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Adult Leukemia

Adult Acute Myeloid Leukemia: General Overview

Adult acute myeloid leukemia (AML) is a type of cancer in which the bone marrow makes abnormal myeloblasts (a type of white blood cell), red blood cells, or platelets.

Adult acute myeloid leukemia (AML) is a cancer of the blood and bone marrow. This type of cancer usually gets worse quickly if it is not treated. It is the most common type of acute leukemia in adults. AML is also called acute myelogenous leukemia, acute myeloblastic leukemia, acute granulocytic leukemia, and acute nonlymphocytic leukemia.

There are different subtypes of AML.

Most AML subtypes are based on how mature (developed) the cancer cells are at the time of diagnosis and how different they are from normal cells.

Acute promyelocytic leukemia (APL) is a subtype of AML that occurs when parts of two genes stick together. APL usually occurs in middle-aged adults. Signs of APL may include both bleeding and forming blood clots.

Anatomy of the bone; drawing shows spongy bone, red marrow, and yellow marrow. A cross section of the bone shows compact bone and blood vessels in the bone marrow. Also shown are red blood cells, white blood cells, platelets, and a blood stem cell.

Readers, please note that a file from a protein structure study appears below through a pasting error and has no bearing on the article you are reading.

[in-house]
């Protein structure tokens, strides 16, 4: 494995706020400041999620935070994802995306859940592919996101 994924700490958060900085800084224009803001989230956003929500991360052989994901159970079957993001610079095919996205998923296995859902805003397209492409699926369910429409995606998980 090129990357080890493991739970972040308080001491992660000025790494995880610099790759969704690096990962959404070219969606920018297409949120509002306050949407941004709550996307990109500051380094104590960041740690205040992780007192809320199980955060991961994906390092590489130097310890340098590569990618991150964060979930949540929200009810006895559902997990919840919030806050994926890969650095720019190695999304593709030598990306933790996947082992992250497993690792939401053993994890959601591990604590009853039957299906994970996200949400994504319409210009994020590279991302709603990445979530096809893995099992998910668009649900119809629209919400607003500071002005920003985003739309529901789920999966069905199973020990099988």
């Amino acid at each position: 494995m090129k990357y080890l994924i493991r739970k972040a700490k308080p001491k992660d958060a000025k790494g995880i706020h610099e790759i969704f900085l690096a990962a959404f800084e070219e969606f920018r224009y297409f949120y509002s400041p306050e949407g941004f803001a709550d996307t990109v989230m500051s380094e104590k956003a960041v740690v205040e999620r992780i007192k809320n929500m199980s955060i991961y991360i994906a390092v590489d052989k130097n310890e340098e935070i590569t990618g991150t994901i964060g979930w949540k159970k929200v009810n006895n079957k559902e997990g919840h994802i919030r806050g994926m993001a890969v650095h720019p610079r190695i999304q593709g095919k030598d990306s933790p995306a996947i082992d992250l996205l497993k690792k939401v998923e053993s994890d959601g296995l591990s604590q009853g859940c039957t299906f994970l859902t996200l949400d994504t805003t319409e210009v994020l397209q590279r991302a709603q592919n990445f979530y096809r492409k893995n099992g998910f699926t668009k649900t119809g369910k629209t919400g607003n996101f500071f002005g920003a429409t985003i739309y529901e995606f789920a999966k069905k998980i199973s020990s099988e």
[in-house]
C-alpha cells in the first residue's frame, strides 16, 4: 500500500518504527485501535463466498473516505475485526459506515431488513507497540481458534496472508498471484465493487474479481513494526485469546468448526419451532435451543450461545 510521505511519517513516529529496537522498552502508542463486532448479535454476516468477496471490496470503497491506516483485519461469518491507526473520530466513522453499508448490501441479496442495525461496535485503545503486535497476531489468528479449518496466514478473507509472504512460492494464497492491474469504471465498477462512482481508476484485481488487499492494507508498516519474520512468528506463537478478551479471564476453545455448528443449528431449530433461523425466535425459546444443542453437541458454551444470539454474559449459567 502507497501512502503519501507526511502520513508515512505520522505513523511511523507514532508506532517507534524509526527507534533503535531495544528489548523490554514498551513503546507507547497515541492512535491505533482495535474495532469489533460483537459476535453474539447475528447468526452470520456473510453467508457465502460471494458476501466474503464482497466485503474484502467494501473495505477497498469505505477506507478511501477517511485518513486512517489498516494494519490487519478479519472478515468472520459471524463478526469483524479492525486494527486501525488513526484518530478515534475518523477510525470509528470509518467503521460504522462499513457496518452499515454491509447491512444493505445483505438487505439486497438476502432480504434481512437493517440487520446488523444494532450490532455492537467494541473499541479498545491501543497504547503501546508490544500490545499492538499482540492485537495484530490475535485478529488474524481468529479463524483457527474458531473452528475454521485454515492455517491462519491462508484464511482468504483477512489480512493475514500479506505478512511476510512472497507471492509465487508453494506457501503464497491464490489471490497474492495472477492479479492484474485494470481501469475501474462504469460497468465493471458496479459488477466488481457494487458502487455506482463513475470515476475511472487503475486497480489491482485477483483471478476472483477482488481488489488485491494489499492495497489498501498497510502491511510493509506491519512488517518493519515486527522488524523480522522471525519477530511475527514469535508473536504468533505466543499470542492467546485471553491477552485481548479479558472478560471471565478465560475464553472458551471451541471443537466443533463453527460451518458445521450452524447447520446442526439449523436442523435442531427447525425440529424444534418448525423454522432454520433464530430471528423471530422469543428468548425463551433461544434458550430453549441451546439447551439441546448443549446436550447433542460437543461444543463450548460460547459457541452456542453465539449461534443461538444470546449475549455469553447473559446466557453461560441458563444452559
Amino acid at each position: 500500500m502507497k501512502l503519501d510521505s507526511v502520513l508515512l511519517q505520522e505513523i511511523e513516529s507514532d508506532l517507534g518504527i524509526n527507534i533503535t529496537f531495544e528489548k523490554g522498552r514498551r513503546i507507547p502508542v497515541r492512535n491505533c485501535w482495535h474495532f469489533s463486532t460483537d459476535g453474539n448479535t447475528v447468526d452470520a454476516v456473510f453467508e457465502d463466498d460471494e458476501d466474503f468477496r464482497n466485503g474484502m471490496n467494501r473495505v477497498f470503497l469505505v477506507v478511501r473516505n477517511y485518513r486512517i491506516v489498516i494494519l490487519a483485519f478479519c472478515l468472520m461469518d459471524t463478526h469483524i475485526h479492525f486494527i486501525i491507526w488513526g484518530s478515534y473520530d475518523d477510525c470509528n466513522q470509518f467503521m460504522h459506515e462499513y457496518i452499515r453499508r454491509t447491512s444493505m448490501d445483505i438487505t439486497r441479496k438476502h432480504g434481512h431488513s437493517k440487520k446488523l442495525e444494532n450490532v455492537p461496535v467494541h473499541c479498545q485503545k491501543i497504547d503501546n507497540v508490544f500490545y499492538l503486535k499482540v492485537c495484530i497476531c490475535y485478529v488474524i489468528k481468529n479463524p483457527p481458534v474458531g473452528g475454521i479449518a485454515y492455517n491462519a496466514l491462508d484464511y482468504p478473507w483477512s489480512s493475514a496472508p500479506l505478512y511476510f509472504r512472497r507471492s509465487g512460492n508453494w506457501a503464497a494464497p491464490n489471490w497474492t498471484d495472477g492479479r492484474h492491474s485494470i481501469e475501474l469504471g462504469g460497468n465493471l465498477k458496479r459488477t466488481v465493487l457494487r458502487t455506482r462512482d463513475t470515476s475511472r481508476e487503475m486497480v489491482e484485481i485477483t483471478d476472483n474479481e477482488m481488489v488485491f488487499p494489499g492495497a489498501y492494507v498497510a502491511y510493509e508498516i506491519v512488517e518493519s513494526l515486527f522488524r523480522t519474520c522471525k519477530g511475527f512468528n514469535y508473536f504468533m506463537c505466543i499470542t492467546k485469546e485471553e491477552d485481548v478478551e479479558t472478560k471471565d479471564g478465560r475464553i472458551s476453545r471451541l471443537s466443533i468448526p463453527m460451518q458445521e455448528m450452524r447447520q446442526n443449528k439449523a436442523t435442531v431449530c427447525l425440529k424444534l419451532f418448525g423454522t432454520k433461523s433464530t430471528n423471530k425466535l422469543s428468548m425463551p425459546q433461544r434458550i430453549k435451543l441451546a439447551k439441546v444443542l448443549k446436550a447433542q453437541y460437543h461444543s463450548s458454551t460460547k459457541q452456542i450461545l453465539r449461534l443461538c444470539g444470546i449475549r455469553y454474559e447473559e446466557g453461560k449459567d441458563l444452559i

Anatomy of the bone. The bone is made up of compact bone, spongy bone, and bone marrow. Compact bone makes up the outer layer of the bone. Spongy bone is found mostly at the ends of bones and contains red marrow. Bone marrow is found in the center of most bones and has many blood vessels. There are two types of bone marrow: red and yellow. Red marrow contains blood stem cells that can become red blood cells, white blood cells, or platelets. Yellow marrow is made mostly of fat.

 

Adapted from the National Cancer Institute's Physician Data Query (PDQ(r)) Cancer Information Summaries (http://www.cancer.gov/cancertopics/pdq). Date last modified: March 16, 2015.

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Last Reviewed: Apr 10, 2015